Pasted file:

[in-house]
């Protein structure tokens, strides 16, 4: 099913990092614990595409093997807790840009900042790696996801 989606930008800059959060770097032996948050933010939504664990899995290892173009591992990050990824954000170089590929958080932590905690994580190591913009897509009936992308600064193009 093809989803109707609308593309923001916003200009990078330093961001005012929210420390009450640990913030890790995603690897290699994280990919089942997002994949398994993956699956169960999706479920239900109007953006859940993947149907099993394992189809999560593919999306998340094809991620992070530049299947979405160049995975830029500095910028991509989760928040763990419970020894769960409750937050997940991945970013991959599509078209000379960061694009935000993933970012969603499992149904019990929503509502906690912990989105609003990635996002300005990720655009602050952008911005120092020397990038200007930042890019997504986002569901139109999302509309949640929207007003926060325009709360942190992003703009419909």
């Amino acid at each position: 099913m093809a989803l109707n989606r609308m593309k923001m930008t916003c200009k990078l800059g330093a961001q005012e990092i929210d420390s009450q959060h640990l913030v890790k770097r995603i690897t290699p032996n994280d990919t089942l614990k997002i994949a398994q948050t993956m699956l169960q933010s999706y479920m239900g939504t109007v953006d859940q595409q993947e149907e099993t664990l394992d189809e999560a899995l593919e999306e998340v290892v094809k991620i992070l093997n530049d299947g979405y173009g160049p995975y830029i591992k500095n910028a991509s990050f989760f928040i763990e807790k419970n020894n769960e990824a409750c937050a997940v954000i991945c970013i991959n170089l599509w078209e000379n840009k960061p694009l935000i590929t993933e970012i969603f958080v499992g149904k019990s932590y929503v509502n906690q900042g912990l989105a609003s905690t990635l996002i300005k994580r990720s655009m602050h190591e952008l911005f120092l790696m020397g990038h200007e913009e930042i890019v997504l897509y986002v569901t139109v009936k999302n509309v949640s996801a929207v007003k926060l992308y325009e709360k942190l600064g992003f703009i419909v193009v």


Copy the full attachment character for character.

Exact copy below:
[in-house]
């Protein structure tokens, strides 16, 4: 099913990092614990595409093997807790840009900042790696996801 989606930008800059959060770097032996948050933010939504664990899995290892173009591992990050990824954000170089590929958080932590905690994580190591913009897509009936992308600064193009 093809989803109707609308593309923001916003200009990078330093961001005012929210420390009450640990913030890790995603690897290699994280990919089942997002994949398994993956699956169960999706479920239900109007953006859940993947149907099993394992189809999560593919999306998340094809991620992070530049299947979405160049995975830029500095910028991509989760928040763990419970020894769960409750937050997940991945970013991959599509078209000379960061694009935000993933970012969603499992149904019990929503509502906690912990989105609003990635996002300005990720655009602050952008911005120092020397990038200007930042890019997504986002569901139109999302509309949640929207007003926060325009709360942190992003703009419909």
């Amino acid at each position: 099913m093809a989803l109707n989606r609308m593309k923001m930008t916003c200009k990078l800059g330093a961001q005012e990092i929210d420390s009450q959060h640990l913030v890790k770097r995603i690897t290699p032996n994280d990919t089942l614990k997002i994949a398994q948050t993956m699956l169960q933010s999706y479920m239900g939504t109007v953006d859940q595409q993947e149907e099993t664990l394992d189809e999560a899995l593919e999306e998340v290892v094809k991620i992070l093997n530049d299947g979405y173009g160049p995975y830029i591992k500095n910028a991509s990050f989760f928040i763990e807790k419970n020894n769960e990824a409750c937050a997940v954000i991945c970013i991959n170089l599509w078209e000379n840009k960061p694009l935000i590929t993933e970012i969603f958080v499992g149904k019990s932590y929503v509502n906690q900042g912990l989105a609003s905690t990635l996002i300005k994580r990720s655009m602050h190591e952008l911005f120092l790696m020397g990038h200007e913009e930042i890019v997504l897509y986002v569901t139109v009936k999302n509309v949640s996801a929207v007003k926060l992308y325009e709360k942190l600064g992003f703009i419909v193009v």